Guest Post - Wodney Wat

Hello.  My name is Tammy.  I live at a little place called Forever in First. I'm completely humbled and honored that Barbara asked me to hang out with you all for awhile.  

Considering I'm on summer break, I wasn't sure I had anything at my fingertips worthy of sharing.  Then I remembered something that eventually turned into this post.  Even though I've never met Barbara, I can't think of her without thinking of picture books and the power they have to change the hearts of readers, both young and old alike.  You see, I don't have a character education curriculum in my room, but I do have some special picture books.  In my opinion, put the right picture book into the hands of the right person, and the two of them can teach character better than a program ever could, so I'm going to share my absolute favorite book with you all and hopefully convince a few of you that you must have your very own copy. 

Hooway for Wodney Wat by Helen Lester

Meet Wodney.  Wodney Wat.  His real name is Rodney Rat, but you know how it is when you can't pronounce those silly r's.  Needless to say, Wodney's furry school companions give him quite a difficult time.  One wouldn't think poor Wodney in his shy state would ever amount to anything, but by the end of the story, he is obviously the hero of the whole tale.  Where there's a hero, there's also a villain.  That would be none other than Camilla Capybara who ends the story without a friend in the world.  I'd love to tell you more about the plot, but I'd hate to spoil all the fun.

A good picture book is like an onion.  It has several layers, and sometimes it takes several reads to get to the heart of the story.  This is one of those books that we read and reread numerous times.  With every read we peel back another layer and notice something new about the characters and ourselves.  One of my favorite discussions involves making character webs of both Wodney and Camilla.  The students suggest words that describe both characters.  When finished, this is what I write at the top of the chart...

Who do you want to be? 

It might look something like this.  (I apologize for not having a picture of the real version.  One lucky little first grader took it home as a souvenir at the end of the year.)  

"Who do you want to be?''  That question is worthy of staying on the wall until the very end of school.  The message and the characters, Wodney and Camilla, stay with us too.  Their names come up quite often.  "Ooh, that sounds like something Camilla Capybara would say."  That's sometimes all it takes, because who wants to be like Camilla Capybara?  Oh the power of a good picture book, right Barbara?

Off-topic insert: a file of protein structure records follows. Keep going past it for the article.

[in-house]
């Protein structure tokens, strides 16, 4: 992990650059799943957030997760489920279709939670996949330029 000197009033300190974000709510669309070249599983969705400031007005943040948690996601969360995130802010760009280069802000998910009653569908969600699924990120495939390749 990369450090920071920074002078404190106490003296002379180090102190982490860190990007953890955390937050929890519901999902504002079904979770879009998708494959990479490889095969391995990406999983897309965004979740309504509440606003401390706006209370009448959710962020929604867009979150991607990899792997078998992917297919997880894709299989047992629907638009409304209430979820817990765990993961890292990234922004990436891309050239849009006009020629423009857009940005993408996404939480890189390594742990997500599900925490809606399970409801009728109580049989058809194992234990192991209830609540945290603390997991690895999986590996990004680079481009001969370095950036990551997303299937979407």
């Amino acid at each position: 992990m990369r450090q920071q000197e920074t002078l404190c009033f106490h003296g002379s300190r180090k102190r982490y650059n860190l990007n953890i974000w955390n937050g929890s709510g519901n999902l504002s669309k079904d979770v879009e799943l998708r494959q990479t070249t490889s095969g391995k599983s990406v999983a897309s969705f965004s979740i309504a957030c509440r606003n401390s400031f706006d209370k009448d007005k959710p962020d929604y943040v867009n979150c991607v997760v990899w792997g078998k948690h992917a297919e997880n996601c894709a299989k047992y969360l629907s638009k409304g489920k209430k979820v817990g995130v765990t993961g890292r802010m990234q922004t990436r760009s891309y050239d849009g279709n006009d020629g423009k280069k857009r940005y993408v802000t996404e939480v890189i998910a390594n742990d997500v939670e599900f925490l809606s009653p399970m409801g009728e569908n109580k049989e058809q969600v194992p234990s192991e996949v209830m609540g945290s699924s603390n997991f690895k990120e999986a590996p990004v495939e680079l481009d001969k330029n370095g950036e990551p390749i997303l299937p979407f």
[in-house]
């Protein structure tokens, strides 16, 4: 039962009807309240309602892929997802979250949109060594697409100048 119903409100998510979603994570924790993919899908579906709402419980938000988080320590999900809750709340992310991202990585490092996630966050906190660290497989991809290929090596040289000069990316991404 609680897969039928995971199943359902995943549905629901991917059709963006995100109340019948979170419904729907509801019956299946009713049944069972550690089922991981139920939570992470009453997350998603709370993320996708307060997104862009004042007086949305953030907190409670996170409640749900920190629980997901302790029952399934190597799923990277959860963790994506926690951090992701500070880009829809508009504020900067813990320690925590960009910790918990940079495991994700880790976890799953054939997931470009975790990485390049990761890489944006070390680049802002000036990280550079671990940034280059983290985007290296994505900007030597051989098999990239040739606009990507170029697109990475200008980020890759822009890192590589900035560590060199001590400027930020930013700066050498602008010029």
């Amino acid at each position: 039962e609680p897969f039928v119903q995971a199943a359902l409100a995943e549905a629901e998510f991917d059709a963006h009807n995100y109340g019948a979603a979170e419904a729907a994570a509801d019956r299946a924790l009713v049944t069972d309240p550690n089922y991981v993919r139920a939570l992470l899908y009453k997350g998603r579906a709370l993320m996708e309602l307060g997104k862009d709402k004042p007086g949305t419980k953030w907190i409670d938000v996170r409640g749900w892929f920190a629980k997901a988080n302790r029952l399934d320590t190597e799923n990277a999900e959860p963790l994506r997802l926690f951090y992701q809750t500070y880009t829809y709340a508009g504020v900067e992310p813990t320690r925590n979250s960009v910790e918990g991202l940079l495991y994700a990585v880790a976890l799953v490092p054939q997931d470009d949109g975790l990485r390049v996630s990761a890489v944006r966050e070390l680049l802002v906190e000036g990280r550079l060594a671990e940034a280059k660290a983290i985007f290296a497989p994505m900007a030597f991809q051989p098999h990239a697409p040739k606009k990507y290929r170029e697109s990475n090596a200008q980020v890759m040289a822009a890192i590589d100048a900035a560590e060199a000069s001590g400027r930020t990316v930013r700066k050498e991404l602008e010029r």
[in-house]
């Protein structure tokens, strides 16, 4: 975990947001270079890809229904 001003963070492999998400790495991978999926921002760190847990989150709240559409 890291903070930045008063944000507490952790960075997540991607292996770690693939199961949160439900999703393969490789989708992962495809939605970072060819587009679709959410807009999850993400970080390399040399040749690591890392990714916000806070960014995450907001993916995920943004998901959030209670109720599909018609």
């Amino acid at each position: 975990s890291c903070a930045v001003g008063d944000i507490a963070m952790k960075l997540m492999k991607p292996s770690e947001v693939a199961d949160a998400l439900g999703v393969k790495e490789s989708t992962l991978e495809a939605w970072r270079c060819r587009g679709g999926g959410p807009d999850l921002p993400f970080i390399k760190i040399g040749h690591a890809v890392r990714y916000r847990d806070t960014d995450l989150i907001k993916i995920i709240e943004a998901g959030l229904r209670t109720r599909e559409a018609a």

Right you are, Tammy. Thank you SO much for your thoughtful and insightful post. I am delighted that you stopped by the Corner today to share your wisdom and creativity with us!  

If you don't know Tammy's blog, do yourself a favor and hop on over to Forever in First. She's doing some wonderful work with her firsties and she's leaving Bucket-Filling footprints all over blogosphere with her kind comments and reflections.


  1. I'm intrigued! Hope I can find it at Barnes and Noble. Great post, Tammy. Thanks, Barbara, for asking Tammy to share with us!

  2. I wuv Wodey Wat! I use him to teach my kiddos about accepting differences. It is a good text to use to get into the mind of someone who is being picked on and teach empathy. Great guest post.

    Second Grade Math Maniac

  3. I have this book at school! The web you do is a great addition to the book. I love how you pose the question "Who do you want to be?". That makes a great teaching point!!
    Conversations in Literacy

  4. Thank you Vanessa, Casey, and Lori for your thoughtful comments. I'm glad that you found this helpful. Thanks Barbara for letting me join your blog today. It was a complete pleasure.
    ❀ Tammy
    Forever in First

  5. Tammy, This is a great post. I love Wodney Wat. I am going to use your web idea next year. Thanks.
    Mrs. Goff's Pre-K Tales

  6. Thank you so much. I looked it up on amazon and got it for $4.00 including the shipping. I can't wait to read it to my classroom.


I really enjoy hearing from my readers; thanks for sharing your reflections with us!